“You ‘find your voice’ when you are able to invent this one character who resembles you, obviously, and probably is more like you than anyone else on earth, but is not the equivalent to you.
It is like a fictional character in that it has a very distinctive voice, a voice that seems to be able to accommodate and express an attitude that you are comfortable staying with but an attitude that is flexible enough to cover a number of situations. The character I invented, if I had to describe him, is probably an updating of a character you find strolling through the pages of English Romantic poetry. He is a daydreamer, obviously unemployed, plenty of time on his hands, spends a lot of time by himself, and has an unhealthy fascination with his thinking process, his own speculations and fantasies. So he is not a really new character. He is kind of a remodeling of this earlier Romantic character, the poet who would find himself daydreaming on a wayside bench somewhere.”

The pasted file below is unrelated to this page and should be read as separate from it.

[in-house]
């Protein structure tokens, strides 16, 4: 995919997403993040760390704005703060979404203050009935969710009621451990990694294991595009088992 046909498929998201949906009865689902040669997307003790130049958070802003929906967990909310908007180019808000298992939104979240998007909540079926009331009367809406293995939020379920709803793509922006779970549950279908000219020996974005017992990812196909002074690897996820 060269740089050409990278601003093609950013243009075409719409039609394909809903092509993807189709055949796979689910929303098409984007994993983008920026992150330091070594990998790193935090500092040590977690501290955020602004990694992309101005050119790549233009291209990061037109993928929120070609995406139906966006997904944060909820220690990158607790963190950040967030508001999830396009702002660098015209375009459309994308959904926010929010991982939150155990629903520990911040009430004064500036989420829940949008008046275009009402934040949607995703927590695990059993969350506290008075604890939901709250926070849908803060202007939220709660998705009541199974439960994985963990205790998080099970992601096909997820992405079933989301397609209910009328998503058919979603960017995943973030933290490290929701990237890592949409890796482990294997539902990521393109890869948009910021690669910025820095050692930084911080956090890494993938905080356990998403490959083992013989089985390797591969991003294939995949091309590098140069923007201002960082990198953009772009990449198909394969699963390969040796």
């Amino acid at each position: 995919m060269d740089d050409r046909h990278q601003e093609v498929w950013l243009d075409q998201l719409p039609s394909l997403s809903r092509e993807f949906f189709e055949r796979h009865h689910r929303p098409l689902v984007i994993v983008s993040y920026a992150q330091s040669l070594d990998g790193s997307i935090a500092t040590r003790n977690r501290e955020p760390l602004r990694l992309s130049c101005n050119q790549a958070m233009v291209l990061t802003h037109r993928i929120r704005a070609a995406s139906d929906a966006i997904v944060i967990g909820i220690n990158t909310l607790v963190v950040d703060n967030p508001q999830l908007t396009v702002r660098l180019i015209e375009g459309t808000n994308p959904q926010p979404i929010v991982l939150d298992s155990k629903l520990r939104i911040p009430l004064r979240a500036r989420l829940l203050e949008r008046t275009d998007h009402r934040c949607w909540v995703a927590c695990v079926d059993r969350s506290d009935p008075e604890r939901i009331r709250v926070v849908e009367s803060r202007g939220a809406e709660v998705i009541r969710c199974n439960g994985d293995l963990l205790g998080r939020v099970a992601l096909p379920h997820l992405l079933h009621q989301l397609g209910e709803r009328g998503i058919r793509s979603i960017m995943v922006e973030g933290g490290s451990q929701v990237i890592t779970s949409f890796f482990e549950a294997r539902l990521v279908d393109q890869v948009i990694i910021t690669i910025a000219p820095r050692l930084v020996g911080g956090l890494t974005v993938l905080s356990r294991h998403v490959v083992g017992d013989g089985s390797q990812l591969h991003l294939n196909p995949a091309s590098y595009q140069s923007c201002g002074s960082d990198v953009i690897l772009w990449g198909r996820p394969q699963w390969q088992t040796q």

Great lil’ inner-view into someone responsible for several poems that make me laugh. Like this one.
Another quote I enjoyed:
“I thought I would be completely content if I was recognized at some later point in my life as a third-rate Wallace Stevens.”
If I called you a “third-rate so-and-so,” is there any so-and-so out there, any hero or iconoclast you admire, that you’d actually be proud grateful and proud of being compared to them in this way?
I see myself as a bit of a third-rate Merlin Man. Probably a fourth-rate Louis C.K. But i don’t think I’d be proud of being called those… they’re just true.
I think I’d be proud of being described as a third-rate Robin Williams or a third-rate Bob Goff (but that one needs some explaining… some day).
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